Of the four Commisby the executive.

The Question of sions into which the

original Russian proThe second International The Hague

gramme was divided, M. Victor BourPeace Conference

geois, of France, Count di Tornielli, of Conference

opened on June 22 in the Italy, M. Beernaert, of Belgium, and Knights' Hall, in the Bittenhof Palace at Professor Martens, of Russia, were apThe Hague, with an attendance of 209 pointed acting presidents. The German delegates, representing forty-seven coun- delegation presented a proposal for the tries, from whose dress military orders constitution of an international court of and decorations of all sorts

appeal for naval prizes, to which the conspicuously absent, even the naval support of England was immediately and military experts appearing in pledged by one of her delegates, and civilian dress. The hall, with its arched that of the United States by General oak roof, bure white walls, and stained- Porter. A letter from Mr. Choate was glass windows, was a somber back- read announcing that he would present ground for formal and rather uninter- to one of the Commissions the question esting introductory exercises. The of the collection of public debts by delegates were placed at green baize force, and that he might also present tables in the alphabetical order of their other questions not mentioned in the countries, Germany and America on the programme. The Drago Doctrine will President's right. The large number of thus be brought before the Congress for representatives from the Central and serious consideration. The American South American Republics made the attitude on the question of the limitation Latin element conspicuous in the assem- of armaments has been defined in the bly. Special significance attaches to the statement that our Government regards fact that for the first time a Congress this matter as pre-eminently a European representing the entire civilized world question, and, in view of the divergence had assembled, with the whole field of views among the European Powers, of international relations open to it. and the unwillingness of any of them to Whether it accomplishes much or little assume the responsibility, does not feel in the way of definite action, the mere justified at the outset of the Conference statement of this fact is evidence of a in interjecting an issue which might progression of opinion and of condition jeopardize the important work achievso great as to be revolutionary. The able. Nevertheless, the United States Dutch Minister of Foreign Affairs called does not want to see the door closed, the Congress to order, and made a brief and the reservation is made to protect speech welcoming the delegates on be- her right to introduce the subject if for half of the Queen. M. Nelidoff, Russian any reason later she should decide to do Ambassador to France, proposed Dr.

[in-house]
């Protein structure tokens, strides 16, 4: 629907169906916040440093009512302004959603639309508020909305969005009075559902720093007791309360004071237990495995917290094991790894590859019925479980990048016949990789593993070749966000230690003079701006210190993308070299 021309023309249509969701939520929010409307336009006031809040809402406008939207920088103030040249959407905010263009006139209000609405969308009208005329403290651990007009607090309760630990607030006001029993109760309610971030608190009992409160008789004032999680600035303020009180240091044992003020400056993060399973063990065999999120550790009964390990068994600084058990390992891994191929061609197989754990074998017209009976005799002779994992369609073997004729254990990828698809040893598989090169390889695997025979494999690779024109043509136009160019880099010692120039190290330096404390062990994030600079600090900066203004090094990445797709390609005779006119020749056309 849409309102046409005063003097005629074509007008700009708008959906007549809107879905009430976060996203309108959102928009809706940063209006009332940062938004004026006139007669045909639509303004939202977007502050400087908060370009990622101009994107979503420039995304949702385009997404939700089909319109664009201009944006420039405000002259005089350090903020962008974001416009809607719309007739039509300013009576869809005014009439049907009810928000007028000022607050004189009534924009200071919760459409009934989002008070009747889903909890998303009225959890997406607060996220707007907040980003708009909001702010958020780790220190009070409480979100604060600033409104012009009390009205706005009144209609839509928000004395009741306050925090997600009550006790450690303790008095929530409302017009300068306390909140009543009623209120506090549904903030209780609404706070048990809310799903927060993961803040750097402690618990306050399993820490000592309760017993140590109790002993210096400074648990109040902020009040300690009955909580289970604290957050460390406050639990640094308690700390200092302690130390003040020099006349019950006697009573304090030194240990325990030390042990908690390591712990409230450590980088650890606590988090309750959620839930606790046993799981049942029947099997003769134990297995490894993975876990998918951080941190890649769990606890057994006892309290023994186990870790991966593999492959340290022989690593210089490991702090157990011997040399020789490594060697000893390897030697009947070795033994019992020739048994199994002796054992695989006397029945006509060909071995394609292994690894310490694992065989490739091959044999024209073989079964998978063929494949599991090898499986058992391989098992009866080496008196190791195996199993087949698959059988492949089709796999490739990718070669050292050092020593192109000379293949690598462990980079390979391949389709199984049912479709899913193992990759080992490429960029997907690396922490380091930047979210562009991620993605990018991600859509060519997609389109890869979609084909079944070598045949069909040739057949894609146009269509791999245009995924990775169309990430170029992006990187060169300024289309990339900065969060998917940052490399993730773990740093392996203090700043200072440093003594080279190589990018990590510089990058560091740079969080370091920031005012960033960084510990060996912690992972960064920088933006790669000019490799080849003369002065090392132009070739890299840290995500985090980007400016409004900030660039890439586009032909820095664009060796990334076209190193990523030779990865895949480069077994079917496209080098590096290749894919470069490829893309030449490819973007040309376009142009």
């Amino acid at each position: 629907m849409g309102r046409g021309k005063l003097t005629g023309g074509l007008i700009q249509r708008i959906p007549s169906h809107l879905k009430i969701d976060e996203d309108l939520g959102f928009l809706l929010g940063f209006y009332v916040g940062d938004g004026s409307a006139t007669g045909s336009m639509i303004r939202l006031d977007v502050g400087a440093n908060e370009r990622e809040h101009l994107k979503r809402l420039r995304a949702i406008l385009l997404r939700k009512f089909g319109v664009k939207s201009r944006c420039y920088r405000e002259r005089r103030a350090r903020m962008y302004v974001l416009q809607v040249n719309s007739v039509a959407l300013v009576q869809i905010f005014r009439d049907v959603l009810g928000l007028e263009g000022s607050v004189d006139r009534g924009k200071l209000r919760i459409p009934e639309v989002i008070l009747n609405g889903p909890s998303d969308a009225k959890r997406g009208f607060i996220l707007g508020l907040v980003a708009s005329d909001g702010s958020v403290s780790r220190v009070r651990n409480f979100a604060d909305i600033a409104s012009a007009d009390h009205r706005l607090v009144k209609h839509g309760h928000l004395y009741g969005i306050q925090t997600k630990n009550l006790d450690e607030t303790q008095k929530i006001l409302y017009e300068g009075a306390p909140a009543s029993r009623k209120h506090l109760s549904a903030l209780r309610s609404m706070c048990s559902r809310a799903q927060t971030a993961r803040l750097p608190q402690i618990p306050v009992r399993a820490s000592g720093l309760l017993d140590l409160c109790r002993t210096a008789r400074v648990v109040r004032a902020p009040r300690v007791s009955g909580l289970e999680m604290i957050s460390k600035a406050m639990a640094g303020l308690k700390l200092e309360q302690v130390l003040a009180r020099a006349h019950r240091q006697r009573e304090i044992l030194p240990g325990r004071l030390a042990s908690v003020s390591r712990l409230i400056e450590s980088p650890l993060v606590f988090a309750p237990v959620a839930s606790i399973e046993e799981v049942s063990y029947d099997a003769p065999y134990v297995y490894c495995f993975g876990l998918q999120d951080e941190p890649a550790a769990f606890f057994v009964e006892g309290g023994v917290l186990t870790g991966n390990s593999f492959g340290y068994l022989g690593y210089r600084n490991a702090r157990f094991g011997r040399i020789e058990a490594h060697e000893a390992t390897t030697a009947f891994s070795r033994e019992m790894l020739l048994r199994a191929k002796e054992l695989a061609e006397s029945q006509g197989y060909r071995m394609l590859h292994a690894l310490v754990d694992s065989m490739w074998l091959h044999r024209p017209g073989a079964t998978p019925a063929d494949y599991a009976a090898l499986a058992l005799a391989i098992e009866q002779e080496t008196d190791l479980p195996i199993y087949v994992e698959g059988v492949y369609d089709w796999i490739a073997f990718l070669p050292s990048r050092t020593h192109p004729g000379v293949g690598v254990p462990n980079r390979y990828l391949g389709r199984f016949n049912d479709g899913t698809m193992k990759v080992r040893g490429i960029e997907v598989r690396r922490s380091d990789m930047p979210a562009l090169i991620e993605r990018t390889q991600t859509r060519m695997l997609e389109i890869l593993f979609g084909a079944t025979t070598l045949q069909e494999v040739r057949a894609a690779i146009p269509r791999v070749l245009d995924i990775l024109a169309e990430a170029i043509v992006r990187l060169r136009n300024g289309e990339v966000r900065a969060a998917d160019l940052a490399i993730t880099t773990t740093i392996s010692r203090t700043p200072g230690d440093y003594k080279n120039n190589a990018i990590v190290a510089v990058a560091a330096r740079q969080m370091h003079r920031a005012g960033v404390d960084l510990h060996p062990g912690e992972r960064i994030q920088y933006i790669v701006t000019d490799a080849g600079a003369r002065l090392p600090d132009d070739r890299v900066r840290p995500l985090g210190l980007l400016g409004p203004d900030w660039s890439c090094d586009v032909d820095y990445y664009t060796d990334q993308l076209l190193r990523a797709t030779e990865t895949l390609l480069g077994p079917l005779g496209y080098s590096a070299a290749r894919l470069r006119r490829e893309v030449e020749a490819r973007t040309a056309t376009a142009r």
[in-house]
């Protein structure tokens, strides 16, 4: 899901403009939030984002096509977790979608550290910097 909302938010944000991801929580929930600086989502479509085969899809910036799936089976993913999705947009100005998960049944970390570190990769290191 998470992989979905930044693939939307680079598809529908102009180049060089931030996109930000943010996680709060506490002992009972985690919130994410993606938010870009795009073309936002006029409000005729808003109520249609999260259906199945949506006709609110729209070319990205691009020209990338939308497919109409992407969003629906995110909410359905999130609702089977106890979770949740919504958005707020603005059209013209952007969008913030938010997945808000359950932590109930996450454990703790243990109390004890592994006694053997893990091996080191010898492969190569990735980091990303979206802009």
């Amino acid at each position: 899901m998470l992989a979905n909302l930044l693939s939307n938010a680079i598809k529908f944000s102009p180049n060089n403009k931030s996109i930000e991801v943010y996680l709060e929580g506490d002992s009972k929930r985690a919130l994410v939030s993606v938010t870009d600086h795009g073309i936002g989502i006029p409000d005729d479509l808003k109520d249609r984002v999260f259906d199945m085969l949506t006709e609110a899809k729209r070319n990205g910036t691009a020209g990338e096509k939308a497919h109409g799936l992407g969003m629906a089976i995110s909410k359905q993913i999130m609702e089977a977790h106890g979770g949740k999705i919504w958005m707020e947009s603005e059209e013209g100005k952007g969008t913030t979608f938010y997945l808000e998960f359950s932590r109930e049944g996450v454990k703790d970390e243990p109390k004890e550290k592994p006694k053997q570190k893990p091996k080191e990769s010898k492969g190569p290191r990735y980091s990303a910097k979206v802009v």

It would be absurd from every van Goudriaan as honorary President, point of view to surrender the leadership and W. H. de Beaufort, head of the of this great movement into Russian Holland delegation, as Vice-President. hands at a time when Russia is the most The Czar of Russia initiated the Hague prominent representative of reactionConference; it was therefore appropriate arism in the world. More than any that his representative should give the other country she needs the opportunity introductory address, which may be dis- to reorganize her government and to missed by a brief characterization : it develop her resources in a period of peace. was without color and it was pessimistic. Her military prestige has received an In closing the speaker said: “ On behalf almost fatal blow at the hands of the of the gracious Sovereign I here repre- Japanese. She is apparently on the